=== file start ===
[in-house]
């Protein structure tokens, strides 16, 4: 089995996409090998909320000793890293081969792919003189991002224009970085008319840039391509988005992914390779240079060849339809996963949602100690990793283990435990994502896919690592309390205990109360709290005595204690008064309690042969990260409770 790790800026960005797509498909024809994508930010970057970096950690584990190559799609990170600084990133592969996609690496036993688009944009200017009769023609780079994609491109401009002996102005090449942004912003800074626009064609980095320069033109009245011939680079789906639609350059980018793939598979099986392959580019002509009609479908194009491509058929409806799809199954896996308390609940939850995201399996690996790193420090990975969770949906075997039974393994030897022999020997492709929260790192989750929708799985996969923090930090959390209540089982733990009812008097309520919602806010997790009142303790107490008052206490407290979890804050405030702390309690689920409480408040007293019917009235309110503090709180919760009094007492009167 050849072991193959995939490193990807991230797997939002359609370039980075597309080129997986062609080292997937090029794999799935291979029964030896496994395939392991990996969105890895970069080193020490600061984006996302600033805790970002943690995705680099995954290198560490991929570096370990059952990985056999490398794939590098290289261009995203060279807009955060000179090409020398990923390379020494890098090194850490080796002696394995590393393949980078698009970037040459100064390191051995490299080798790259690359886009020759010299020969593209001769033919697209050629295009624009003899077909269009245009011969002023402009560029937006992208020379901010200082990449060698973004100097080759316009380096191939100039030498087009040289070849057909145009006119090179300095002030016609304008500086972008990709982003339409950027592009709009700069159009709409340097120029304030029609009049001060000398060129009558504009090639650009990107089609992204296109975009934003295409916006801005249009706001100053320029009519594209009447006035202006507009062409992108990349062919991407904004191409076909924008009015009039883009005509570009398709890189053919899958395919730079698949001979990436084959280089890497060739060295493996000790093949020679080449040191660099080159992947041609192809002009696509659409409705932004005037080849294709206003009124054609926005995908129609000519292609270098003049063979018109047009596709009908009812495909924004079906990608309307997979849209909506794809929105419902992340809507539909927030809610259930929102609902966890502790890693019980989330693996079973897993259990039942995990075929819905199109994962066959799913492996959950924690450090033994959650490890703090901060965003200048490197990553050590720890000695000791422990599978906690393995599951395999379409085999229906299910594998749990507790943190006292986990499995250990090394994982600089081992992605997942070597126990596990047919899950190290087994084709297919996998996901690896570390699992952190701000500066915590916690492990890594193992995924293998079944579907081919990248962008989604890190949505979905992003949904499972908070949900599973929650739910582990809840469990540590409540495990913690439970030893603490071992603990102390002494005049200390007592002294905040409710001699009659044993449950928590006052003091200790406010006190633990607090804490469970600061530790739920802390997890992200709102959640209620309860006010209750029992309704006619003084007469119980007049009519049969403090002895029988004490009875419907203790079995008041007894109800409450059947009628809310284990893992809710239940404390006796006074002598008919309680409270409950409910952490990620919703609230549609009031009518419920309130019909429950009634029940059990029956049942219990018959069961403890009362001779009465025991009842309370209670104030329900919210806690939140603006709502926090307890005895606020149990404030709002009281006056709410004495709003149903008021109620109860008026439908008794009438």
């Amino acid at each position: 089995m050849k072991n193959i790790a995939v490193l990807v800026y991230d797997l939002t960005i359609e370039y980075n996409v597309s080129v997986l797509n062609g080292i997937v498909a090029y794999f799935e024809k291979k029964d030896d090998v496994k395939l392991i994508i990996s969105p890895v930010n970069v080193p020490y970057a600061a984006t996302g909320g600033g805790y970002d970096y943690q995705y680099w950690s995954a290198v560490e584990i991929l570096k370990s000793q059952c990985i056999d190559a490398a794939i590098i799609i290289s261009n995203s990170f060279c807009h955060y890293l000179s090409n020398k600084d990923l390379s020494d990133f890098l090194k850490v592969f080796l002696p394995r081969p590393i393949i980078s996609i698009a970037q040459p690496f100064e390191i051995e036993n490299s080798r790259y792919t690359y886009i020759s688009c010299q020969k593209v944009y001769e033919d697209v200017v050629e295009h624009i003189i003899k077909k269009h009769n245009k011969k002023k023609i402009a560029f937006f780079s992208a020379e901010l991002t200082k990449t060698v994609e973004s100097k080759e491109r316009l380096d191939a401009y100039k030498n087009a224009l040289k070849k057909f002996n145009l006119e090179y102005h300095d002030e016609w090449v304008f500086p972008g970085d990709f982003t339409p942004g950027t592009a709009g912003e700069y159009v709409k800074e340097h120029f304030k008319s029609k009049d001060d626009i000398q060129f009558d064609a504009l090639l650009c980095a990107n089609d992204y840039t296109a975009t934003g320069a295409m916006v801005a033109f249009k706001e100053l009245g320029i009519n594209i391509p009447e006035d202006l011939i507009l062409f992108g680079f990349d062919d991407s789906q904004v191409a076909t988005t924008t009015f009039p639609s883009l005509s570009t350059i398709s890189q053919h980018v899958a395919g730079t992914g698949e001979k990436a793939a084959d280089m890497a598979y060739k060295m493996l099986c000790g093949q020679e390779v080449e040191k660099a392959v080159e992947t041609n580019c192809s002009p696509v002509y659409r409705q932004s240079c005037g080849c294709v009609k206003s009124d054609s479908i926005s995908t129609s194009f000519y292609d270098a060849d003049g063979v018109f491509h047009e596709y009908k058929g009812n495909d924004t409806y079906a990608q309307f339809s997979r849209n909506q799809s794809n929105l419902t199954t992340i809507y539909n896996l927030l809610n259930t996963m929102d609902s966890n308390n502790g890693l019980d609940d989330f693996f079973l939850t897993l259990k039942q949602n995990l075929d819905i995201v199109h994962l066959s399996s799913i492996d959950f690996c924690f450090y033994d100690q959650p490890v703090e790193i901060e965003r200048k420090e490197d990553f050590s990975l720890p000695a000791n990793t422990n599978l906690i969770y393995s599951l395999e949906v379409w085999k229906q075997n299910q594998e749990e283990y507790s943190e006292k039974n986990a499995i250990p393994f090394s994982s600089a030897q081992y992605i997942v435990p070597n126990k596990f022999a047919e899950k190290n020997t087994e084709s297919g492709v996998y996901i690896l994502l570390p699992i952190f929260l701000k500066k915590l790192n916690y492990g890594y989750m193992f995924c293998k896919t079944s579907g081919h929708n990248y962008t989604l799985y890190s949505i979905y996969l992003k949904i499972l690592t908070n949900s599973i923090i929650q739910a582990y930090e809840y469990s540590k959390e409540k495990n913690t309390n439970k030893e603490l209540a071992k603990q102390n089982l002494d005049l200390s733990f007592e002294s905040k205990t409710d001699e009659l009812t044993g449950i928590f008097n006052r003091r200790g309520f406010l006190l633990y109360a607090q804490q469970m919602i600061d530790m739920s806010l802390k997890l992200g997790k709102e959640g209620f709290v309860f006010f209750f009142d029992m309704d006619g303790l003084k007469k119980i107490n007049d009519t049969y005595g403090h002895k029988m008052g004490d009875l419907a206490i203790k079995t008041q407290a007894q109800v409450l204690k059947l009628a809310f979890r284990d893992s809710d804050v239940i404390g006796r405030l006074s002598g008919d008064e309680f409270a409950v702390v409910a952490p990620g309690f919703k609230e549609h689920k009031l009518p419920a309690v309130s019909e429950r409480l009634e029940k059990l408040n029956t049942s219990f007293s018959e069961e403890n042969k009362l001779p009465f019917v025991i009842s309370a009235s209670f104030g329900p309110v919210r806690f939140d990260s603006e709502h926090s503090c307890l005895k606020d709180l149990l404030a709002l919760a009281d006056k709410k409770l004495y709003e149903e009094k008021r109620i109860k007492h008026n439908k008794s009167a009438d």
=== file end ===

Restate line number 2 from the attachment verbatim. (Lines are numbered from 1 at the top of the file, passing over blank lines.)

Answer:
């Protein structure tokens, strides 16, 4: 089995996409090998909320000793890293081969792919003189991002224009970085008319840039391509988005992914390779240079060849339809996963949602100690990793283990435990994502896919690592309390205990109360709290005595204690008064309690042969990260409770 790790800026960005797509498909024809994508930010970057970096950690584990190559799609990170600084990133592969996609690496036993688009944009200017009769023609780079994609491109401009002996102005090449942004912003800074626009064609980095320069033109009245011939680079789906639609350059980018793939598979099986392959580019002509009609479908194009491509058929409806799809199954896996308390609940939850995201399996690996790193420090990975969770949906075997039974393994030897022999020997492709929260790192989750929708799985996969923090930090959390209540089982733990009812008097309520919602806010997790009142303790107490008052206490407290979890804050405030702390309690689920409480408040007293019917009235309110503090709180919760009094007492009167 050849072991193959995939490193990807991230797997939002359609370039980075597309080129997986062609080292997937090029794999799935291979029964030896496994395939392991990996969105890895970069080193020490600061984006996302600033805790970002943690995705680099995954290198560490991929570096370990059952990985056999490398794939590098290289261009995203060279807009955060000179090409020398990923390379020494890098090194850490080796002696394995590393393949980078698009970037040459100064390191051995490299080798790259690359886009020759010299020969593209001769033919697209050629295009624009003899077909269009245009011969002023402009560029937006992208020379901010200082990449060698973004100097080759316009380096191939100039030498087009040289070849057909145009006119090179300095002030016609304008500086972008990709982003339409950027592009709009700069159009709409340097120029304030029609009049001060000398060129009558504009090639650009990107089609992204296109975009934003295409916006801005249009706001100053320029009519594209009447006035202006507009062409992108990349062919991407904004191409076909924008009015009039883009005509570009398709890189053919899958395919730079698949001979990436084959280089890497060739060295493996000790093949020679080449040191660099080159992947041609192809002009696509659409409705932004005037080849294709206003009124054609926005995908129609000519292609270098003049063979018109047009596709009908009812495909924004079906990608309307997979849209909506794809929105419902992340809507539909927030809610259930929102609902966890502790890693019980989330693996079973897993259990039942995990075929819905199109994962066959799913492996959950924690450090033994959650490890703090901060965003200048490197990553050590720890000695000791422990599978906690393995599951395999379409085999229906299910594998749990507790943190006292986990499995250990090394994982600089081992992605997942070597126990596990047919899950190290087994084709297919996998996901690896570390699992952190701000500066915590916690492990890594193992995924293998079944579907081919990248962008989604890190949505979905992003949904499972908070949900599973929650739910582990809840469990540590409540495990913690439970030893603490071992603990102390002494005049200390007592002294905040409710001699009659044993449950928590006052003091200790406010006190633990607090804490469970600061530790739920802390997890992200709102959640209620309860006010209750029992309704006619003084007469119980007049009519049969403090002895029988004490009875419907203790079995008041007894109800409450059947009628809310284990893992809710239940404390006796006074002598008919309680409270409950409910952490990620919703609230549609009031009518419920309130019909429950009634029940059990029956049942219990018959069961403890009362001779009465025991009842309370209670104030329900919210806690939140603006709502926090307890005895606020149990404030709002009281006056709410004495709003149903008021109620109860008026439908008794009438």